Social, Emotional and Mental Health

  • Pupils may be withdrawn or isolated as well as displaying challenging, disruptive or disturbing behaviour.
  • Some pupils may have disorders such as attention deficit hyperactive disorder or attachment disorder.
  • Pupils may have difficulty with social interaction and behave inappropriately in school.

Graduated Approach

Where a pupil has been identified as having SEND we will work in partnership with parents to establish the support the child needs.

We will adopt a graduated approach with four stages of action: assess, plan, do and review.

This four-part cycle of action will be revisited in detail, to identify the best way of securing good progress. Intended outcomes will be shared with parents and reviewed with them, along with action taken, at agreed times.

The graduated approach will be led and co-ordinated by the SENCO working with, parents, teachers, support staff and outside agencies.

Assess (identifying the needs of the child)

  • Analysis carried out to establish the needs of the child.
  • This initial assessment will be reviewed regularly to ensure support is matched to need.
  • Use of assessment to highlight difficulties.
  • Where it is decided to provide SEN support, interventions and support will be put in place
  • Impact on progress, development and behaviour will be monitored (on an IEP/Support plan) and a date for review established.
  • Any necessary referrals to outside agencies will be made, in consultation with parents.

Plan (plan effective interventions)

  • Plans will take into account the views of the child.
  • IEPs (support plans) will report on interventions, support and impact on progress and will be shared with parents and staff working with the child.
  • Support and intervention will meet the outcomes identified for the child.
  • Parents will be involved in planning effective support.

Do (implement effective interventions)

  • The class teacher will be responsible for the implementation of the interventions or programmes agreed as part of the SEND support.
  • The SENCo will support the teacher in assessing the child’s needs and advising on the effective implementation of support.

Review (evaluate and revise interventions regularly)

  • The effectiveness of the support and its impact on the child’s progress will be reviewed in line with the agreed date on the IEP (support plan) or EHCP.
  • The impact and quality of the support will be evaluated by the teacher and the SENCo working with the child’s parents and taking into account the child’s views.
  • Changes to the outcomes and support for the child in light of the child’s progress and development will be shared and agreed with the class teacher, SENCo and parent.
  • Parents will have clear information about the impact of the support provided and be involved in planning next steps.

Roles and Responsibilities

The Headteacher has the overall responsibility for the provision and progress of learners with SEND in school.

The SENCo will:

  • oversee the day-to-day operation of the school’s SEN policy
  • co-ordinate provision for children with SEN
  • liaise with the relevant Designated Teacher where a looked after pupil has SEN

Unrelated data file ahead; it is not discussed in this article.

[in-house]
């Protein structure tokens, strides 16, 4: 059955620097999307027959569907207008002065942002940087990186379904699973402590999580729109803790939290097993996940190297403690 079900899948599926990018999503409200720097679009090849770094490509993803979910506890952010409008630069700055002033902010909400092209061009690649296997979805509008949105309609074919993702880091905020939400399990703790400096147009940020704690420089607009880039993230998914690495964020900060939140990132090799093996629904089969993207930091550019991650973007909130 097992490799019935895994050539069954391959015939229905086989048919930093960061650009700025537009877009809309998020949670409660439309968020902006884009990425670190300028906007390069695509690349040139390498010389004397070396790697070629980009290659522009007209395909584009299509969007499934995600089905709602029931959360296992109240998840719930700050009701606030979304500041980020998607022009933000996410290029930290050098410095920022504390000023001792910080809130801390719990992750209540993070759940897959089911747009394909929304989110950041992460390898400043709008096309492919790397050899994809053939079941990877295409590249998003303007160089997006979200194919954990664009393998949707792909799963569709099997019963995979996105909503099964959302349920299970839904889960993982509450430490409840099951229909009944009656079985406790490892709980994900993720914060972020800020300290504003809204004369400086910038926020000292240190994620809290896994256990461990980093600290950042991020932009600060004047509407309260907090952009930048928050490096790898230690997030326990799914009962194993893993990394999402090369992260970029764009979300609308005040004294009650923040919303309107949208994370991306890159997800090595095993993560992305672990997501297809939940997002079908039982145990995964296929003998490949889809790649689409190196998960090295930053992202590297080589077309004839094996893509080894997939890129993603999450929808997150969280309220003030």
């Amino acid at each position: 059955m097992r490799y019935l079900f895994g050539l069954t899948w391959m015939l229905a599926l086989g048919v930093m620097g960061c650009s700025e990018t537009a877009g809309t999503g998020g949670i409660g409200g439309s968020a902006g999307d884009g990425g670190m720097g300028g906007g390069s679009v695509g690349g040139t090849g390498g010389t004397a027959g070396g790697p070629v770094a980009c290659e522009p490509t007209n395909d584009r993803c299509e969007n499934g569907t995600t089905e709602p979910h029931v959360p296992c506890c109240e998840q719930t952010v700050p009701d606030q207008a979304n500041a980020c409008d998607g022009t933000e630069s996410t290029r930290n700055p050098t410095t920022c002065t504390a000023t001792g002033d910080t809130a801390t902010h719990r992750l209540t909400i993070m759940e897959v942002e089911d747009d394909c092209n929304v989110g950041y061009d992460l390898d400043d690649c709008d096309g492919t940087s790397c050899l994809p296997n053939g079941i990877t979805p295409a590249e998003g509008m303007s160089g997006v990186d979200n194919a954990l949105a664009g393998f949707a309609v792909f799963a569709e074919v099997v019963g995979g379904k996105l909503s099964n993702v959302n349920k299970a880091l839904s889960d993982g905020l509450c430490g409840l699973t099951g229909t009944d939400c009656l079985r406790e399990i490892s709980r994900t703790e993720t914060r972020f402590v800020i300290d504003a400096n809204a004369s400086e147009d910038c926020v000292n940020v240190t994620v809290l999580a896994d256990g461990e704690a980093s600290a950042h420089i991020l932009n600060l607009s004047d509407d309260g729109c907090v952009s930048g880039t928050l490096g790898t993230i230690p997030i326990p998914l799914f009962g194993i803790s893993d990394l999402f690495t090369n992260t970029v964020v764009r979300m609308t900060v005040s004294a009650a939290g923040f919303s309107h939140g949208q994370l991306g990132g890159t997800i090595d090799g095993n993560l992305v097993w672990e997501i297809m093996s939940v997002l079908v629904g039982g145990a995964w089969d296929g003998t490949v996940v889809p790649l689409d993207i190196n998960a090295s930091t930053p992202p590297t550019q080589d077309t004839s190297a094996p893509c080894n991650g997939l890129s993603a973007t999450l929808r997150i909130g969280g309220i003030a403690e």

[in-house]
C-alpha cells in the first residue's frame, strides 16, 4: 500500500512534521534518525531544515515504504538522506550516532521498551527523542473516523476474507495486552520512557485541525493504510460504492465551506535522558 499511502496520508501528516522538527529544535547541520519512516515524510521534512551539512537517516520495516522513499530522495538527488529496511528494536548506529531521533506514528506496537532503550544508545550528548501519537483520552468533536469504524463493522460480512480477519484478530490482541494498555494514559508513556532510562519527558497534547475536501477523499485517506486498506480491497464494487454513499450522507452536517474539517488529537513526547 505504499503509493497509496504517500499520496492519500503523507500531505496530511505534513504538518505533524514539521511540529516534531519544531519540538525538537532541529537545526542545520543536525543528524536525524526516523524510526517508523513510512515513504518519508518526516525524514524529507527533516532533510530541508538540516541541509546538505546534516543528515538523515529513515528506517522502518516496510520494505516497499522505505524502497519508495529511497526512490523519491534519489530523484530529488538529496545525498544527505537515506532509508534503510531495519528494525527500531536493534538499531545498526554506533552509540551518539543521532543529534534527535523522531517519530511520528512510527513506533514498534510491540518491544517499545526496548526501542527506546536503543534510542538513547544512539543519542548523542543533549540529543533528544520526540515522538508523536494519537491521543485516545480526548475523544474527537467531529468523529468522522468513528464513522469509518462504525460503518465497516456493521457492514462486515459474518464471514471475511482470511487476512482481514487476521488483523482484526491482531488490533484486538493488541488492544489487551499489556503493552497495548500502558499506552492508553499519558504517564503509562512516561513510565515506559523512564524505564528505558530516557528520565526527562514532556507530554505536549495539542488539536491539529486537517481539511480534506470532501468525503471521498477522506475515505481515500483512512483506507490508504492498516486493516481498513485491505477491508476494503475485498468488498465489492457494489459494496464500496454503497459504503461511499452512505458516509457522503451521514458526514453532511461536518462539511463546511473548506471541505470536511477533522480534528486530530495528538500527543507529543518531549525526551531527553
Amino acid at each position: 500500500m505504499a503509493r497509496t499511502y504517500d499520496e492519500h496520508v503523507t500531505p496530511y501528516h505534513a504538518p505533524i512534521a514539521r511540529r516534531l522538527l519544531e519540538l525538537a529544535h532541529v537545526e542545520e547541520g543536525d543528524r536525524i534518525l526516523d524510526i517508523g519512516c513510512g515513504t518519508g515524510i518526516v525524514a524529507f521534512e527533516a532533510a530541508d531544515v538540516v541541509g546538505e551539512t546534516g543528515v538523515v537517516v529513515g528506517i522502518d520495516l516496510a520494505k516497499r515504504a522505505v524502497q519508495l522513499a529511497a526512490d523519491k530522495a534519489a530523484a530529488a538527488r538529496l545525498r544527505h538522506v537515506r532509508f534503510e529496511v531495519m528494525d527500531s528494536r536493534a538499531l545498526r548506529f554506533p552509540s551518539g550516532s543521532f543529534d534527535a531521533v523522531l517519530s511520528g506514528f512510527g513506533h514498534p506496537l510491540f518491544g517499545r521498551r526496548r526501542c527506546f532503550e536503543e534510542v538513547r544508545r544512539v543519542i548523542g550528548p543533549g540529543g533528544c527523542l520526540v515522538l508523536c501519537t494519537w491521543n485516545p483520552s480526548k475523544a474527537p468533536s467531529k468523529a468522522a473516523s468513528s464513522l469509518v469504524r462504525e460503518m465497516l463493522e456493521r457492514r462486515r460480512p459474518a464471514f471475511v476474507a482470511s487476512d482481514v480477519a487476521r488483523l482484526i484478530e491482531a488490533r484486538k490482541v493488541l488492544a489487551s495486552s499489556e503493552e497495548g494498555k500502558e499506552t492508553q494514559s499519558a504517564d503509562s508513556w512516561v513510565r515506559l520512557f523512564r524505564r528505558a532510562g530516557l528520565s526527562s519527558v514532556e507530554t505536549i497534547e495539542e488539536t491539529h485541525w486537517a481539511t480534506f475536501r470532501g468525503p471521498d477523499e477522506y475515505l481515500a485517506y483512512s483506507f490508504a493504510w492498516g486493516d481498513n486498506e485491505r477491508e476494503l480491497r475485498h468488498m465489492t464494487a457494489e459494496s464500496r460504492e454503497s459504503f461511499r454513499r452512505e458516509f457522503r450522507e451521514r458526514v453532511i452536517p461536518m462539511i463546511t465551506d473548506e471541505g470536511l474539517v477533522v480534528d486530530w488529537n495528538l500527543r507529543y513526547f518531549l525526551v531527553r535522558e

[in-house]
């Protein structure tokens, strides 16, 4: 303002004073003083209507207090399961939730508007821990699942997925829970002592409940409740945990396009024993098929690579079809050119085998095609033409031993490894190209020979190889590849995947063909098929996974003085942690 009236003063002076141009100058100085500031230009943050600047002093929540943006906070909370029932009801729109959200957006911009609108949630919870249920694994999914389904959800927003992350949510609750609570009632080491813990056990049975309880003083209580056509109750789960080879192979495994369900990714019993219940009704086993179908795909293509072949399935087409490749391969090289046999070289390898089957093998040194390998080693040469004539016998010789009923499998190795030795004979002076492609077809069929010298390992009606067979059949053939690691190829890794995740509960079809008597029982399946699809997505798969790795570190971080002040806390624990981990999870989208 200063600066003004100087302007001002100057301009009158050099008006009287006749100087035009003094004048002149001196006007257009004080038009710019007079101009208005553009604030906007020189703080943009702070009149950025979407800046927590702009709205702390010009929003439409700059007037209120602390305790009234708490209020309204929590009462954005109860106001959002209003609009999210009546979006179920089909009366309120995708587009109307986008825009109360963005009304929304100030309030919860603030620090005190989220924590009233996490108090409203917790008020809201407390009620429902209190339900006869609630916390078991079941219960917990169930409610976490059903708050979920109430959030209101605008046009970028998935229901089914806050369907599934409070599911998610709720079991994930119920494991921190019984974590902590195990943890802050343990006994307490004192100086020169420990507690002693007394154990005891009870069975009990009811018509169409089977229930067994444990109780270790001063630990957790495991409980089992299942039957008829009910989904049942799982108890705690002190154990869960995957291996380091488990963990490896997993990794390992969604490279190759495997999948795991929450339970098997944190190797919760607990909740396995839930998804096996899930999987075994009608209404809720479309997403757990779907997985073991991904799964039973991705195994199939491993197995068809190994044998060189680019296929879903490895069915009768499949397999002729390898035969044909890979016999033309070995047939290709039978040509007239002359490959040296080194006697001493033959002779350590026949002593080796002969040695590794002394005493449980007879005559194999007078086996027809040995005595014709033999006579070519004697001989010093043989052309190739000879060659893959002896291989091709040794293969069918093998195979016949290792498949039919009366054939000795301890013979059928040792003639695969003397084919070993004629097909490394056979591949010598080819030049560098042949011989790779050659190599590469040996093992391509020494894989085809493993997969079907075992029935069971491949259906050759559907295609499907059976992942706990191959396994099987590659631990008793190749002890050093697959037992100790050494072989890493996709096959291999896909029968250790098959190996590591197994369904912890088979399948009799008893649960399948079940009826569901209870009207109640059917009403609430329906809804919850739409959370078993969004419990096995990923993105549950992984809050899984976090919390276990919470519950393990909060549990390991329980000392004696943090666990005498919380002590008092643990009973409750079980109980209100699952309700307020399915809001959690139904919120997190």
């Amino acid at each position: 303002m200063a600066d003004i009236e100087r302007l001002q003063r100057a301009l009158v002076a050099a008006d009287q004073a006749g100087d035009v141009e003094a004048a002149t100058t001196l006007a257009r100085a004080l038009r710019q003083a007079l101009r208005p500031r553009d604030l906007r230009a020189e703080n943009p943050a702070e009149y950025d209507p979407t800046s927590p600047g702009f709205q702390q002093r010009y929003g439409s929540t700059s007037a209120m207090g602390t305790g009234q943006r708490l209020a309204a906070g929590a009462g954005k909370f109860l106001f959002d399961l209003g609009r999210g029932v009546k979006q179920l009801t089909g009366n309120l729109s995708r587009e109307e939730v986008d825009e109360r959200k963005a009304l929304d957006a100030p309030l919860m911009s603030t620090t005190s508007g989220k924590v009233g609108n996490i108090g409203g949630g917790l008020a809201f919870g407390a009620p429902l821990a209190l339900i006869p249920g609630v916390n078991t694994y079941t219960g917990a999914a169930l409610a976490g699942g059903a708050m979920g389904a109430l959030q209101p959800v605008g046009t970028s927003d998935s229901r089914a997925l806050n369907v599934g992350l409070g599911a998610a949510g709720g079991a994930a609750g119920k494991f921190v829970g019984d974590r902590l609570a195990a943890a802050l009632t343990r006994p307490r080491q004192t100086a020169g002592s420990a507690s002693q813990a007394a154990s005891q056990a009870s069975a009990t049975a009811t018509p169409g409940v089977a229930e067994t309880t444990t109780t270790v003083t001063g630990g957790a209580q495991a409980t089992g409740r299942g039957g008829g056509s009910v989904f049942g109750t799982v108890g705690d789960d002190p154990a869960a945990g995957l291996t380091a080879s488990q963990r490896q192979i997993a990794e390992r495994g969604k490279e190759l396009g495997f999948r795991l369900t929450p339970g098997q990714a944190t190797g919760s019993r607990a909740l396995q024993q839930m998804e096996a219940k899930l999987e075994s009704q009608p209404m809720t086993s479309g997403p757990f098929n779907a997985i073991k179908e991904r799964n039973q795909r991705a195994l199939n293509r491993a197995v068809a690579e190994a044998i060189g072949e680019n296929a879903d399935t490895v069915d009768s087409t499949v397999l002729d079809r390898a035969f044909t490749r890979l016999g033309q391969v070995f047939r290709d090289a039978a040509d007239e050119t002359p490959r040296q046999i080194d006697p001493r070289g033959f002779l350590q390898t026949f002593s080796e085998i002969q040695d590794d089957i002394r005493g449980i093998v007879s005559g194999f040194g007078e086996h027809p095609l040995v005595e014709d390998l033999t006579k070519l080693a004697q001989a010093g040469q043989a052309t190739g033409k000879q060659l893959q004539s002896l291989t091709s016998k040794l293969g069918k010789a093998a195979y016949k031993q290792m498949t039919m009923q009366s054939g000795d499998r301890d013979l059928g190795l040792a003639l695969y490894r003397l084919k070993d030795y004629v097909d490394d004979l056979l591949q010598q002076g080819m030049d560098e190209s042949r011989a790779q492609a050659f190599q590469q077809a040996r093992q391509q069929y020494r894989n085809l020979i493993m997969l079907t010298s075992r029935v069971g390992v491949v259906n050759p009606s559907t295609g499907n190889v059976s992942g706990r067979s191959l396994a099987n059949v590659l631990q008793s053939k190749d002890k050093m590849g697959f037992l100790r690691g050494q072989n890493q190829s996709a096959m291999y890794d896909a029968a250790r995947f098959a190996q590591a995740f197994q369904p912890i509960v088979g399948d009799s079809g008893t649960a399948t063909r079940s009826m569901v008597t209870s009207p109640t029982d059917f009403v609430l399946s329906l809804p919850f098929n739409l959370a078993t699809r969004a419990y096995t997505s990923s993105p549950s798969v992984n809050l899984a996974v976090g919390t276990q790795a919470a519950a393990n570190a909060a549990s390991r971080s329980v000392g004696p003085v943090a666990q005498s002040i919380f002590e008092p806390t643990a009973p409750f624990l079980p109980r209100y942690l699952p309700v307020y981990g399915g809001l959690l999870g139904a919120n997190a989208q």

• advise on the graduated approach to providing SEN support
  • advise on the deployment of the school’s delegated budget and other resources to meet pupils’ needs effectively
  • liaise with parents and the class teacher of pupils with SEN
  • liaise with early years providers, other schools, educational psychologists, health and social care professionals, and independent or voluntary bodies
  • be a key point of contact with external agencies, especially the local authority and its support services
  • liaise with secondary schools and special schools to ensure a pupil and their parents are informed about options and a smooth transition is planned
  • work with the headteacher and school governors to ensure that the school meets its responsibilities under the Equality Act (2010) with regard to reasonable adjustments and access arrangements
  • ensure that the school keeps the records of all pupils with SEN up to date

The Governing Body will:

  • Ensure clarity of vision, ethos and strategic direction for SEND
  • Appoint an SEND governor who is a champion for pupils with SEND
  • Monitor data with respect to vulnerable groups
  • Oversee the financial performance of SEND funding in school
  • Monitor the quality and effectiveness of SEND provision within the school
  • Work with the headteacher and SENCo to determine the strategic development of the SEND policy and provision in the school

Whole School Approach

  • Teachers will ensure that quality first teaching is taking place in class
  • Teachers are responsible for the completion of IEPs (support plans) and will ensure that the strategies and interventions stated are implemented
  • Teachers will review the IEPs (support plans) for pupils in their class every term and set new targets in consultation with parents and guided by the SENCo
  • The pupil voice will be included in the writing and review of IEPs (support plans)
  • All staff working with the child with SEND will have access to their IEP (support plan) or EHCP to ensure effective support
  • Regular communication will take place between teachers and parents to ensure effective progress
  • School uses the local authority’s local offer to inform the school offer. This is published on the school website as part of the schools SEND information report.

Assessment, Monitoring and Evaluating

We will follow the graduated approach and the four-part cycle of assess, plan, do, review.

The class or subject teacher will work with the SENCO to carry out a clear analysis of the pupil’s needs. This will draw on:

  • The teacher’s assessment and experience of the pupil
  • Their previous progress and attainment and behaviour
  • The individual’s development in comparison to their peers and national data
  • The views and experience of parents
  • The pupil’s own views
  • Advice from external support services, if relevant

All teachers and support staff who work with the pupil will be made aware of the pupil’s needs, the outcomes sought, the support provided, and any teaching strategies or approaches that are required. We will regularly review the effectiveness of the support and interventions and their impact on pupil progress.

This policy was drawn up by the SENCo Mrs Steeples, agreed by the Governing Body and will be reviewed annually.

Agreed: Summer 2020

To be reviewed: Summer 2021